Monday, March 30, 2015

Marriage tracks male accomplishment, is female accomplishment

Some GSS data germane to Heartiste's recent post founded on the basic, veritable premises that female attractiveness is primarily defined by physical appearance while male attractiveness is far more contingent upon other characteristics, especially status, follow.

Since male attractiveness is determined more by status than female attractiveness is, we'd expect to see a stronger positive correlation between things like educational attainment and marital status among men than among women.

And that is indeed what we see. The proceeding table shows the percentages of respondents aged 40-65 by educational attainment who were either married or widowed when they participated in the survey (n = 2,735):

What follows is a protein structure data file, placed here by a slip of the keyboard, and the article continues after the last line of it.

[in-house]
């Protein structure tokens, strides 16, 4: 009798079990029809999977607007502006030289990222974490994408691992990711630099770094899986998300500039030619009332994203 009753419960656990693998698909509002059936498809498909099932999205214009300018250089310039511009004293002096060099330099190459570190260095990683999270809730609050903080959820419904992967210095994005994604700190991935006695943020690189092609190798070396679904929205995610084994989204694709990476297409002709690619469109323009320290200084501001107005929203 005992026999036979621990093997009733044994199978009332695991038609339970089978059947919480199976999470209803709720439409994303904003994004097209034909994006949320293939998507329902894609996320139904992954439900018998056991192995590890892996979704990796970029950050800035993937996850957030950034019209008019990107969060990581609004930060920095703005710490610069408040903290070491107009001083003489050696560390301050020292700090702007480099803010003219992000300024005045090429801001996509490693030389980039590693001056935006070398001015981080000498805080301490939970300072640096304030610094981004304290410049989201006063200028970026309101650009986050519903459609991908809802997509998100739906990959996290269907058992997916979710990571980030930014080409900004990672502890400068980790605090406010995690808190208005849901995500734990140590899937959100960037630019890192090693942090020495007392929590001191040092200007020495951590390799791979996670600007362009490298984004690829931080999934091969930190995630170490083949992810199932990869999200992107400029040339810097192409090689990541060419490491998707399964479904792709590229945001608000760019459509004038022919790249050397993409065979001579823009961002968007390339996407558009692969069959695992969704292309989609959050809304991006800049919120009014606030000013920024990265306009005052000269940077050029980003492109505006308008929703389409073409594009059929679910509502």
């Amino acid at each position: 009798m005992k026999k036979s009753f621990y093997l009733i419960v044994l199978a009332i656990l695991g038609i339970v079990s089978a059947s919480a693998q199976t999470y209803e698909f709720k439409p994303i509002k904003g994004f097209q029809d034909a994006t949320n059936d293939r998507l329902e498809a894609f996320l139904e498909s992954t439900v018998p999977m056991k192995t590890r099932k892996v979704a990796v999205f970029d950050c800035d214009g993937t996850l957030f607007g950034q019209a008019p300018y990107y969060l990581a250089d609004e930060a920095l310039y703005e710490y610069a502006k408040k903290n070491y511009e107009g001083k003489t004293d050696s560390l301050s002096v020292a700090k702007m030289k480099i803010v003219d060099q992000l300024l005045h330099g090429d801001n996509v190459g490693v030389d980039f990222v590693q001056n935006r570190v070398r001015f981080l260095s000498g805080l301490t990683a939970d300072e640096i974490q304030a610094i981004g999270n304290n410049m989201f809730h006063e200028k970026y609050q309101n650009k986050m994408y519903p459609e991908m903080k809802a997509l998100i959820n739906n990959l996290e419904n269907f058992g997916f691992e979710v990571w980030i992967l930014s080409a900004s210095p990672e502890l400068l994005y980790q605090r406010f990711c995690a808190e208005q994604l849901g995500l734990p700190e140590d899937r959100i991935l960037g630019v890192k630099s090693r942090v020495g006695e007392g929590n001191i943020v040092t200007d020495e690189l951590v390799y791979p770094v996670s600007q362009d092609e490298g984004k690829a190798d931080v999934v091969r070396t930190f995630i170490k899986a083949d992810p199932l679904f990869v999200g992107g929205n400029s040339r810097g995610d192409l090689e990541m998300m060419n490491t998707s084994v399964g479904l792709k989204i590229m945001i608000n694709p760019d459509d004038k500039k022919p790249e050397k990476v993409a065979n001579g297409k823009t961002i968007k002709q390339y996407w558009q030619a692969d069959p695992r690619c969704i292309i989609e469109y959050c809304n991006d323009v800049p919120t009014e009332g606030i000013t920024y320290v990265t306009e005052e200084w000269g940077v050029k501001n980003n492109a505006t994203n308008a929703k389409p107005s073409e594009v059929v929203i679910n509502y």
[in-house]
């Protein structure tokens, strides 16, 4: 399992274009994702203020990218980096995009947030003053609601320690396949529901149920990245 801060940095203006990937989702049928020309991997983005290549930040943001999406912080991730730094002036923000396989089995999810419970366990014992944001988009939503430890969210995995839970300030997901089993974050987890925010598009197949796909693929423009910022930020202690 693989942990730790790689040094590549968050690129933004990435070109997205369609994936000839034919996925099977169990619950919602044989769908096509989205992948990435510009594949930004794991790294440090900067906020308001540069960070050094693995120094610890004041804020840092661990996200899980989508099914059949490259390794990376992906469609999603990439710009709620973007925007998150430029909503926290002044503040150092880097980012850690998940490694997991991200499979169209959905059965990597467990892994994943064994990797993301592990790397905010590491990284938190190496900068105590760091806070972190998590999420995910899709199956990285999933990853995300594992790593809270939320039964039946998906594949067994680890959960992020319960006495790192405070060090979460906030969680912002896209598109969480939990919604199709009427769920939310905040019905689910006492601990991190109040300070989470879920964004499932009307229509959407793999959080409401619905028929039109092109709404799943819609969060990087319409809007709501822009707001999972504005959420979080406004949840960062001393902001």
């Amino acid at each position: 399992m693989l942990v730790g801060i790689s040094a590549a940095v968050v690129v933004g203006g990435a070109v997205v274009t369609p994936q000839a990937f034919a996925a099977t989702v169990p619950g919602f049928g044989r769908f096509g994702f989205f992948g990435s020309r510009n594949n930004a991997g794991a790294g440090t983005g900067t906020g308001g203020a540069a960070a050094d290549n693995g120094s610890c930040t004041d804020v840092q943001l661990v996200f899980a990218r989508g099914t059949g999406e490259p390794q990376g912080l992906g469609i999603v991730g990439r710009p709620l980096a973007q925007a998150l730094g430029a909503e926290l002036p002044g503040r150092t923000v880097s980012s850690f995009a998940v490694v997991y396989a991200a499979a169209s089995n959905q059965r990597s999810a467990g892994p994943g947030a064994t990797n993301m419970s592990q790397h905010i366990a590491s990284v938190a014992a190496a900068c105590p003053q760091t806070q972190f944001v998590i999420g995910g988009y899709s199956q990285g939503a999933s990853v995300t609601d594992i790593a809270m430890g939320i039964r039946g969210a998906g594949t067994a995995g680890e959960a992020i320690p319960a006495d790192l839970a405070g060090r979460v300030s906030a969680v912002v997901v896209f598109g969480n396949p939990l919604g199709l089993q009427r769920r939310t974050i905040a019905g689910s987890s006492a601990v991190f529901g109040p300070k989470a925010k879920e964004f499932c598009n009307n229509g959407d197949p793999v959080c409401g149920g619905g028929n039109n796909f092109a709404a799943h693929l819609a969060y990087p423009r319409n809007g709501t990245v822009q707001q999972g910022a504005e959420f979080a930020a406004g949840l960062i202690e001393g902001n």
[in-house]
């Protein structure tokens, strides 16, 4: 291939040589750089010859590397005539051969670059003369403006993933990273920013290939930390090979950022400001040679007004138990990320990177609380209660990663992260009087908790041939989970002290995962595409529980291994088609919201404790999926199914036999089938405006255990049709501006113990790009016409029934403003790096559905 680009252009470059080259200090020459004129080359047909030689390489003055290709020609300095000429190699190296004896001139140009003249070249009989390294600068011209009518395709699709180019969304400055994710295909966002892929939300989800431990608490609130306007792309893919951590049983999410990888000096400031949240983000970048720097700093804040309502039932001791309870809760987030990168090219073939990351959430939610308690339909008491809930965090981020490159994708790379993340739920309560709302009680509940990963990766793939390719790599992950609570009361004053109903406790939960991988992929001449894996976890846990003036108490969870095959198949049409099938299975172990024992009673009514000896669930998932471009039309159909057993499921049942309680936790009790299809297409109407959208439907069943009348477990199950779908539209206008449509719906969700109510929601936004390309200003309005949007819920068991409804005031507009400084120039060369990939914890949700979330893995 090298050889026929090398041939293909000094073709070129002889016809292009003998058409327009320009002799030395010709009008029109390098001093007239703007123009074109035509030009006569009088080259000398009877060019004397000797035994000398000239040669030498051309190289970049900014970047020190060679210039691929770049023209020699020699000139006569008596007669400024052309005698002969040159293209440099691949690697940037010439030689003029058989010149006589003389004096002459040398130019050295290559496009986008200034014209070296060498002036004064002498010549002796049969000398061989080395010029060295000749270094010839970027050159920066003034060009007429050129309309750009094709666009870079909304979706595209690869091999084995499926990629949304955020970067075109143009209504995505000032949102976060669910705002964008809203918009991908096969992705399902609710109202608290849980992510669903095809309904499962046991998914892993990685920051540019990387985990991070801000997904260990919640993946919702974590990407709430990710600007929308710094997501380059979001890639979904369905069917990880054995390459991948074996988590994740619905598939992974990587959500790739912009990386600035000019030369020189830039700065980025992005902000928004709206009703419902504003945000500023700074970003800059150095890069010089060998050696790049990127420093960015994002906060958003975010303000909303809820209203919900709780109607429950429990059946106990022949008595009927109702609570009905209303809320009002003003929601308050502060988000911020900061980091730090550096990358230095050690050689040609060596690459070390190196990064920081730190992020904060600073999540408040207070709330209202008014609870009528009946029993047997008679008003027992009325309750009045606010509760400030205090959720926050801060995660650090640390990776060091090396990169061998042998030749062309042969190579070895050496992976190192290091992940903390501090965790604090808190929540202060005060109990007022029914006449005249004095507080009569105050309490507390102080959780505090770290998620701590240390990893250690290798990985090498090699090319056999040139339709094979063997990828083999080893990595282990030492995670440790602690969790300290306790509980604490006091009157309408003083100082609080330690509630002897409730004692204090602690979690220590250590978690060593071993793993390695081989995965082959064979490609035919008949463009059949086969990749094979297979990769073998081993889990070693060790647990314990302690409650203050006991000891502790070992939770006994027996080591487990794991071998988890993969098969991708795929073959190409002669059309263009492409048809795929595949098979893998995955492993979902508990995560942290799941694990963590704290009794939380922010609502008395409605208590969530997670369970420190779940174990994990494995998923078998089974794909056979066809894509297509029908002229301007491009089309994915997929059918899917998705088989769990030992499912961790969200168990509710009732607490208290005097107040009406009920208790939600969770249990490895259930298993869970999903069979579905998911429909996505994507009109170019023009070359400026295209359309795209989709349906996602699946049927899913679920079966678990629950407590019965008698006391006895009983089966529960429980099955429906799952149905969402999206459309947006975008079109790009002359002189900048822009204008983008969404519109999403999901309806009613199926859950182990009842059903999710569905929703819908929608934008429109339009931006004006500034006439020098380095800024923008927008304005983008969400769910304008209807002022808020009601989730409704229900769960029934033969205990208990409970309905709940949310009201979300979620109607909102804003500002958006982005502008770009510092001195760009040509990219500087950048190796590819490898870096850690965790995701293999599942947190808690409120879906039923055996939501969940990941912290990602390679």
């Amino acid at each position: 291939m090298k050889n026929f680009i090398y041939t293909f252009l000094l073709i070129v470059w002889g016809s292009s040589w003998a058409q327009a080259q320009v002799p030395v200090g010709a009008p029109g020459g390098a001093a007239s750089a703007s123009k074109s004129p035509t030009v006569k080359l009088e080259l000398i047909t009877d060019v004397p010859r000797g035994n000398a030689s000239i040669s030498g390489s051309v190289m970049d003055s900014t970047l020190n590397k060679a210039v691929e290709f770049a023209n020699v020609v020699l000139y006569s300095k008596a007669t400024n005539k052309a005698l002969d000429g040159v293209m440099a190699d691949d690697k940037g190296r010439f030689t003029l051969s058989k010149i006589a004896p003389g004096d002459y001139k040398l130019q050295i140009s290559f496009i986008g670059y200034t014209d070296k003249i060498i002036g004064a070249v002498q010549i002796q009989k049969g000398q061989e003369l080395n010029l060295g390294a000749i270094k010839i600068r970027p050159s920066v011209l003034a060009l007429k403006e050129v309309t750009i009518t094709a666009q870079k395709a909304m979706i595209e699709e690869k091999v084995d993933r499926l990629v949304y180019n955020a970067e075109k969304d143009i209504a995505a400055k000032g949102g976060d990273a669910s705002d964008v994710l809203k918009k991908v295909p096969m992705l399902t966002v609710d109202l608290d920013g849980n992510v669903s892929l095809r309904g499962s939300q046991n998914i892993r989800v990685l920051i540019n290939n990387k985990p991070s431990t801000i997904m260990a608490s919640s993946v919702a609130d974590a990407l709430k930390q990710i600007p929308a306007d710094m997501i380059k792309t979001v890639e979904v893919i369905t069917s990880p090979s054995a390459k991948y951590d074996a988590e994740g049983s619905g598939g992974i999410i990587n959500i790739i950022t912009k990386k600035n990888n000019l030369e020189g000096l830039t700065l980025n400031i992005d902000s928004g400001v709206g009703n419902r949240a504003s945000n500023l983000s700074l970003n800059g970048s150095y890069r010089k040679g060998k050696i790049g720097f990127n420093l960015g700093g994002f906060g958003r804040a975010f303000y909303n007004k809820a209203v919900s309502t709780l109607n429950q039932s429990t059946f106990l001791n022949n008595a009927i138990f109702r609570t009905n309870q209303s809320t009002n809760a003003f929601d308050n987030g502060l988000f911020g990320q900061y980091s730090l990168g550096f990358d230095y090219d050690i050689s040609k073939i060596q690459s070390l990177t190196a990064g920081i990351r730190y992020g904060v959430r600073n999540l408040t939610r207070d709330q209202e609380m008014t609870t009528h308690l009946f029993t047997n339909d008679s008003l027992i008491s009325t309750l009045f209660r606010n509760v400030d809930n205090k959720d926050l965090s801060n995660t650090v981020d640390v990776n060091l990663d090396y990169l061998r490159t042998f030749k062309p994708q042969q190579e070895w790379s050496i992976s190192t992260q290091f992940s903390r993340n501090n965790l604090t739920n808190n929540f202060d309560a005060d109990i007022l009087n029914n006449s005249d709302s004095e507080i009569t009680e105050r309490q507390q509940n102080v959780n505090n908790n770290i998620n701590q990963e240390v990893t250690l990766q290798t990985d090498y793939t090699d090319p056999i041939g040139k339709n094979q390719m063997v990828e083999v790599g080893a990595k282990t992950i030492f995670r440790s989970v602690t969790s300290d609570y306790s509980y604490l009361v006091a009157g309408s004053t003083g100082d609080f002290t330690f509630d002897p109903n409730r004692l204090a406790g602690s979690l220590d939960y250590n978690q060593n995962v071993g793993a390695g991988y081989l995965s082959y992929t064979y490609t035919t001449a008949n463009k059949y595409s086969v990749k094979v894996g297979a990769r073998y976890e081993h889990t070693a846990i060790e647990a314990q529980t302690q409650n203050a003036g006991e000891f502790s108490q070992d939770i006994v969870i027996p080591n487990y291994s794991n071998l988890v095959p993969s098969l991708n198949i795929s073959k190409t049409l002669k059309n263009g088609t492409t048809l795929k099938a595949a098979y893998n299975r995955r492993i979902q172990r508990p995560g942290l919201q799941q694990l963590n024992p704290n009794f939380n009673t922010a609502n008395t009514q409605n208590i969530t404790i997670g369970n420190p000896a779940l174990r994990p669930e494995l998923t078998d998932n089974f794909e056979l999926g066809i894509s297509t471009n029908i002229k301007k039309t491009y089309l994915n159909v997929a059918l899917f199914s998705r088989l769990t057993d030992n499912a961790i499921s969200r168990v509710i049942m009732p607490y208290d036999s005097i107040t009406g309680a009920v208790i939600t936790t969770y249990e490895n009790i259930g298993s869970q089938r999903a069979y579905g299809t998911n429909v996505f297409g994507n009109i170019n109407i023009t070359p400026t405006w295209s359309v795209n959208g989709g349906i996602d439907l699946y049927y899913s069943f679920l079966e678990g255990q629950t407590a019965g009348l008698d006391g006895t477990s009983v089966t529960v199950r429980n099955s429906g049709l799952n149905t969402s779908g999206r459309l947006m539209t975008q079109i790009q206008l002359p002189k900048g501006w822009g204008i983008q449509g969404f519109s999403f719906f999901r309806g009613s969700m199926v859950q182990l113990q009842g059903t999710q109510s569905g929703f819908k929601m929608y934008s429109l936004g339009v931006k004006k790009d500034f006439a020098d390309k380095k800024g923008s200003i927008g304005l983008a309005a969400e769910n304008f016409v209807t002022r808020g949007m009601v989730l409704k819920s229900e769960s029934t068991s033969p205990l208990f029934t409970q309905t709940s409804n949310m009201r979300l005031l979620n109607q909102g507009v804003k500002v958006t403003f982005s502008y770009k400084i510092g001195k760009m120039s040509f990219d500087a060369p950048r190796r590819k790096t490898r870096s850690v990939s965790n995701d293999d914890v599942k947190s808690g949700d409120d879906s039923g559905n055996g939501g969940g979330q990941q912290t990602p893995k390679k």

% married among%Men%Women
Less than HS56.059.3
HS grad66.670.4
Some college65.967.4
Bachelor degree75.170.3
Graduate degree78.072.3

Once we get above the underclass of high school dropouts, a woman's education has little discernible influence on whether or not she is successfully married. Among men, on the other hand, there is an upward trajectory of marital prospects as educational attainment increases.

This complements the previous finding that contemporary male reproductive trends in the US are marginally eugenic and female reproductive trends moderately dysgenic.

GSS variables used: YEAR(2004-2014), SEX, EDUC(0-11)(12)(13-15)(16-17)(18-20), AGE(40-65), MARITAL(1-2)(3-5)


JayMan said...

I'd narrow the age range to make the results more cross-comparable.

Also, is this a sign that more educated men are more desirable mates, or is it that they are more likely to settle down to marry?

I also wonder about the racial confound.

Audacious Epigone said...


It probably is wiser to just default to non-Hispanic whites only on questions like these, although interracial marriages don't constitute a large fraction of total marriages, and I'm not sure how much they'd skew the results systematically (I'll dig this weekend a little).